The swift growth of Northern industrialization, changes in modes of transportation, and new inventions revolutionized manufacturing and production in the North in a manner that was truly American.
Additionally, the rapid expansion of the country due to events like the Louisiana Purchase, and the war with Mexico, instigated by Southern Democrats, supported the fact that the South was growing more paranoid over its loss of much-needed political clout, and that despite cotton profits, Southern slaveholders were clearly becoming capitalists, without industrial capital.
Since slavery was at the foundation of the South’s social order, those moderates who called for even a marginal movement towards industrial development were drowned out by those who, according to McPherson, felt that such an entrepreneurial ethic was a form of “vulgar Yankee materialism.” Such “idealism” provided a powerful roadblock to industrial and economic development in the South.
Raya Dunayevskaya refers to the laborer in Marxist ideology as the “gravedigger of bourgeois society.” Capitalism’s brutality pervaded the antebellum South in the U.S., a particular slave-based form of bourgeois society. And slavery, Marx explained, was the pivot on which capitalism’s development turned.
When the secessionist states comprising the Confederate States of America fired on Ft. Sumter on April 12, 1861, they completed the circle of the paradox that was to define the United States of America for all time.
It was not the intent of Abraham Lincoln, newly elected 16th President of the U.S. (and its first Republican President), to attack or sanction the Southern states over the issue of slavery.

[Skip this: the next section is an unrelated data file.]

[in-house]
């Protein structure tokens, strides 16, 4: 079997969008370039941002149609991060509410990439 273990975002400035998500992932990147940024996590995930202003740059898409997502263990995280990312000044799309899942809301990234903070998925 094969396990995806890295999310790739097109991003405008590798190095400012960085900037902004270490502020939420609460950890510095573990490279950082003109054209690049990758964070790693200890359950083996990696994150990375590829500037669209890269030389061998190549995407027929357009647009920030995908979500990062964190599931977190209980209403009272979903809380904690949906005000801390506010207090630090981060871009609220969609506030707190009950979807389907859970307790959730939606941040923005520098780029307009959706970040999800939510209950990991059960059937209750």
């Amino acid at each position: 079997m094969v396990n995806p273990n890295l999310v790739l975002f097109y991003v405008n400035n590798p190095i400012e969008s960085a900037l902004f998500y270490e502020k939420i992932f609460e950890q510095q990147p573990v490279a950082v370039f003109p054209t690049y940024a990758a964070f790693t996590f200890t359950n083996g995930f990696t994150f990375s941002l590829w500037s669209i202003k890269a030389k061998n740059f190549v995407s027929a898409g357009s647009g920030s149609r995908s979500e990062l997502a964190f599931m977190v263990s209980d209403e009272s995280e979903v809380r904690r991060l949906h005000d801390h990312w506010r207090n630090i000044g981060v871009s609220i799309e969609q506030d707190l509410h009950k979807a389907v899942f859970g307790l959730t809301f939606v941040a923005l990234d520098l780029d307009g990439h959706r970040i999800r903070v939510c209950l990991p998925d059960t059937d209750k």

In his March 4, 1861, Inaugural Address he noted, “…I have no purpose, directly or indirectly, to interfere with the institution of slavery in the States where it exists. I believe I have no lawful right to do so; and I have no inclination to do so.” This position was reaffirmed in an address he made on July 4, 1861.
But in the end slavery and its end was the only issue. Frederick Douglass, in a speech in Canandaigua, New York, in 1857 said, “Those who profess to favor freedom and yet deprecate agitation, are men who want crops without plowing up the ground, they want rain without thunder and lightening. They want the ocean without the awful roar of its many waters.”
In his second Inaugural Address on March 4, 1865, another Lincoln emerged as he noted, “One-eighth of the whole population were colored slaves, not distributed generally over the Union, but localized in the Southern part of it. These slaves constituted a peculiar and powerful interest. All knew that this interest was, somehow, the cause of the war.”
Hegel wrote, “The history of the world is none other than the progress of the consciousness of freedom. We may affirm absolutely that nothing great in the world has been accomplished without passion.”
Ghosts of the past often imbue theory and practice. The Civil War produced nearly a million ghosts. It should be a constant reminder to those who might long for “the good ole days” that, as Douglass noted in 1883, “No man can put a chain about the ankle of his fellow man without at last finding the other end fastened about his own neck.”